A Newtownabbey schoolgirl has received a special award in recognition of her dedication to the conservation of the native honey bee.
Ten-year-old Lorna Ashcroft, from Mossley, was named Young Beekeeper of the Year 2015 by the Belfast and District Beekeepers Association.
The Mossley Primary School P6 pupil was presented with the Duncan Saunders Memorial Trophy in recognition of her hard work for the conservation of the native Irish black honey bee.
Lorna first took an interest in beekeeping at the age of five after attending a beekeeping forum with her dad Andrew, who is passionate about the welfare of the native honey bee. A year later she got her own queen bee and began to cultivate her own honey bee colony in her pink painted bee hive, located at her dad’s apiary near Larne.
A regular at meetings of the Belfast and District Beekeepers Association from an early age, Lorna quickly gained the necessary experience and knowledge to successfully grow her colony and keep them healthy.
With her dad having successfully completed the Preliminary Beekeeping Course, Lorna was also keen to attain the qualification.
Normally the age requirement for undertaking the 14-week study programme is 16, but after being accepted onto the course in 2014, Lorna sat the exams in June 2015 at the age of nine, completing both the written and practical examinations.
And when the results came through the letterbox, Lorna was delighted to learn she’d aced the course with an amazing pass rate of 94 per cent.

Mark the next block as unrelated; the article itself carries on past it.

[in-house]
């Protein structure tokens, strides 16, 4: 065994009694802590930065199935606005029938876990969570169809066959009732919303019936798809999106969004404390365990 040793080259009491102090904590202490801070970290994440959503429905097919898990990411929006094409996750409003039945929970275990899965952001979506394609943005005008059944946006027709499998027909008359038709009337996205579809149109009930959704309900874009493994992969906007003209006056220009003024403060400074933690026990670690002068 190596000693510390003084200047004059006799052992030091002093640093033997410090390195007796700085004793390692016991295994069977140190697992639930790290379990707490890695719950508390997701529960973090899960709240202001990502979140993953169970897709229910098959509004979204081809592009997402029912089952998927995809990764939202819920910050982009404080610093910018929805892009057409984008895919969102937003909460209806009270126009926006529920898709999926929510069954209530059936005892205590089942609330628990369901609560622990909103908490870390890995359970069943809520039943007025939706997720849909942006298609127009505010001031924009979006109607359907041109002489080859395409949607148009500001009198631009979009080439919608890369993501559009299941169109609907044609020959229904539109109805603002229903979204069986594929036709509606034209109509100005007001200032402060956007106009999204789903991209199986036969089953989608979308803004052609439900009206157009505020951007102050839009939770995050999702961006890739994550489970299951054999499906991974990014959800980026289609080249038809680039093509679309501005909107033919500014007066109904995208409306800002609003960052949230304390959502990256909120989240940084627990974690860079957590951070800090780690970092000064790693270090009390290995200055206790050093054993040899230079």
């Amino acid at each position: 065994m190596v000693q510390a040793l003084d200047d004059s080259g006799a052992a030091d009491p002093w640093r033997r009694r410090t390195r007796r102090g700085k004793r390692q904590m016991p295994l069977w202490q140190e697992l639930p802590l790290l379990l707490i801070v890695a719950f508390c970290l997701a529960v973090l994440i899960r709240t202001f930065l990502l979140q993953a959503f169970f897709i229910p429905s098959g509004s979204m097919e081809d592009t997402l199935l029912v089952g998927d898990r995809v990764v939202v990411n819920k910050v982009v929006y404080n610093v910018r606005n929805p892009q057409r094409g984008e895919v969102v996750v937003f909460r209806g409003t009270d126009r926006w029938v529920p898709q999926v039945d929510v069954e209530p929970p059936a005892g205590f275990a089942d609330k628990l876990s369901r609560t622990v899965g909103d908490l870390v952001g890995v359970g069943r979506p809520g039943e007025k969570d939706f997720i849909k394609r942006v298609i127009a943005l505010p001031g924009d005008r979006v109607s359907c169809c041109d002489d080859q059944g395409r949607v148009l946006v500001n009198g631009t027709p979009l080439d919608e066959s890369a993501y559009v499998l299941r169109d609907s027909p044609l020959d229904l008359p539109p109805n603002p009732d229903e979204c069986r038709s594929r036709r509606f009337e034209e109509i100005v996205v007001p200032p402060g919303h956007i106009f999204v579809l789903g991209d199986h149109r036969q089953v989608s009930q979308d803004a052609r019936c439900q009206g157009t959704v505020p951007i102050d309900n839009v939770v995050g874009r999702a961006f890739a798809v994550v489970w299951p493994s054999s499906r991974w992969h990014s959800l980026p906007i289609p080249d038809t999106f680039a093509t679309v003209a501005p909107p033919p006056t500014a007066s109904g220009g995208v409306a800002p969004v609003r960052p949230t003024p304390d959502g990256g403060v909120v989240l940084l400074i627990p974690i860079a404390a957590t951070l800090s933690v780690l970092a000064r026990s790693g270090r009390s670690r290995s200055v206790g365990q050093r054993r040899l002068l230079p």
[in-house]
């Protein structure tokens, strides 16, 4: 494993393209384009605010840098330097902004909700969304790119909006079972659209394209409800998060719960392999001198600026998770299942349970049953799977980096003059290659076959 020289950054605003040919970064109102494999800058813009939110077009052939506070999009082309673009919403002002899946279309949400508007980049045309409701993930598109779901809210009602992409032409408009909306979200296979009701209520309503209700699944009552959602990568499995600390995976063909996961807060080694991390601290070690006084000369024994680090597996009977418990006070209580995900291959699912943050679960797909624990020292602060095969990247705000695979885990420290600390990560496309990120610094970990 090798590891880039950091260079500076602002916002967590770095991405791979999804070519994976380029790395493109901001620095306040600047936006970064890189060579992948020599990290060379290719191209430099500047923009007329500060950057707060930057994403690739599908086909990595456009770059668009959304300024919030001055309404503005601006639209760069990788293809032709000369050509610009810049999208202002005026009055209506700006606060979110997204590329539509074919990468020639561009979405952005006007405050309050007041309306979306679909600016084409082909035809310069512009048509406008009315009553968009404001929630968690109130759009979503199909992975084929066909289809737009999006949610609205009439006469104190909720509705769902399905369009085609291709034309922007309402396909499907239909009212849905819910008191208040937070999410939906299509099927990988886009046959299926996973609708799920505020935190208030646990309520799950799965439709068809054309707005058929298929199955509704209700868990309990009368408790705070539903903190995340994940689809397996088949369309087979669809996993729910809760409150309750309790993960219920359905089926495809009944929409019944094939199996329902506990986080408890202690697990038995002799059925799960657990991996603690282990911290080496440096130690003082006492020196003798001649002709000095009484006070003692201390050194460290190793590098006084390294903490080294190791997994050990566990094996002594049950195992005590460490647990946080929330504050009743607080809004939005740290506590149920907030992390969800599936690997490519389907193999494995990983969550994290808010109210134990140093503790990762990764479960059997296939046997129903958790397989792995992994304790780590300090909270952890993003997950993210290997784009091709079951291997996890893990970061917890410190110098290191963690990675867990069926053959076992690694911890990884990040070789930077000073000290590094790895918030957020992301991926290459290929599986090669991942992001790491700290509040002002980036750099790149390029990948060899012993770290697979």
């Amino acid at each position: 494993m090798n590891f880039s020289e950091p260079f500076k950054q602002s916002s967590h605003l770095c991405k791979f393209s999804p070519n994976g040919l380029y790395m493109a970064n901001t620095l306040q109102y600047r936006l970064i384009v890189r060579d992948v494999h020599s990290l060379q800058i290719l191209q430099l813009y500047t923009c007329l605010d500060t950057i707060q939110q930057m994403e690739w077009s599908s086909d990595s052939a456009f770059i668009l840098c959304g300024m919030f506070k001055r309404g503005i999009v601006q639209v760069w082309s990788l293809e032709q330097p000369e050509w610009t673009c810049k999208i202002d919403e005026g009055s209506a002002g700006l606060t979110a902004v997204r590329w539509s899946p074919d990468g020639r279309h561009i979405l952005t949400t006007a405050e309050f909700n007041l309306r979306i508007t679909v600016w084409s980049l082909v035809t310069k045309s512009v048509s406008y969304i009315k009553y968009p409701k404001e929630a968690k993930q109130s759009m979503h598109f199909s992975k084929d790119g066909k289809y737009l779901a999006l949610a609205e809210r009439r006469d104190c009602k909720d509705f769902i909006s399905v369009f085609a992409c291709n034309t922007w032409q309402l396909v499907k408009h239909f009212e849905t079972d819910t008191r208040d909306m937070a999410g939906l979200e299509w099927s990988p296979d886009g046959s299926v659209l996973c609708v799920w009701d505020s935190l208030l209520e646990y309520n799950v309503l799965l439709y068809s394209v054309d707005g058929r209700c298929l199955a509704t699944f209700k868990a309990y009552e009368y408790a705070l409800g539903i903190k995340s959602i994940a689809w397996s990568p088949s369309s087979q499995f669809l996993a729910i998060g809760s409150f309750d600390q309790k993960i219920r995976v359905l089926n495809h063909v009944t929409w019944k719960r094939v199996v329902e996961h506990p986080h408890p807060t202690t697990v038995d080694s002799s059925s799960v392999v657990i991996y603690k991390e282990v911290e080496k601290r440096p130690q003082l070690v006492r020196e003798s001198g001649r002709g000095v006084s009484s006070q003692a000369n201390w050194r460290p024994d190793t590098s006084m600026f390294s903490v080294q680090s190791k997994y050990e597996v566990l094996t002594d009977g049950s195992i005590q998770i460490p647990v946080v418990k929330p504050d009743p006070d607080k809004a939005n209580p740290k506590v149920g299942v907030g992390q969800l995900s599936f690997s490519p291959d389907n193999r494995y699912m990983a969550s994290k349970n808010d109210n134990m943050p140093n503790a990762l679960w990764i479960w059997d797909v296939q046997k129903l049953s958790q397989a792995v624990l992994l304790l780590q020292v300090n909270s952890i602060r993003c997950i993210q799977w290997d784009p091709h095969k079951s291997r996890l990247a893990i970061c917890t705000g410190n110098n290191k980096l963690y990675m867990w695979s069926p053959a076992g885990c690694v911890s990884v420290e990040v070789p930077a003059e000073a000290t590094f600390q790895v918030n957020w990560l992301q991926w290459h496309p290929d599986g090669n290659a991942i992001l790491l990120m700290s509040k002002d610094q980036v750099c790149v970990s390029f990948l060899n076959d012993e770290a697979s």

“All her family and friends are so proud of her and she was very proud to have become the youngest beekeeper to have obtained the qualification in 2015,” said mum Lesley.
“The examiners marking the papers were not aware of Lorna’s age and therefore she was marked to the same level as any other student. Ironically the first time she was ever stung by a bee was during her practical exam when an inquisitive bee stung her right on the lip. She determinedly completed her practical exam before agreeing to receive treatment for a very painful swollen lip.”
This year Lorna was able to produce some of her own honey - with a little help from her lovely bees! She has named it ‘Pink Hive Honey’ in recognition of the first hive she started with all those years ago.
Andrew visits Lorna’s school each year to deliver information sessions to P3 children during their ‘Mini Beast’ studies. He and his daughter love beekeeping and would recommend the hobby to anyone who’s interested.
For information about beekeeping or obtaining beekeeping qualifications log on to the College of Agriculture Food and Rural Enterprise website - www.cafre.ac.uk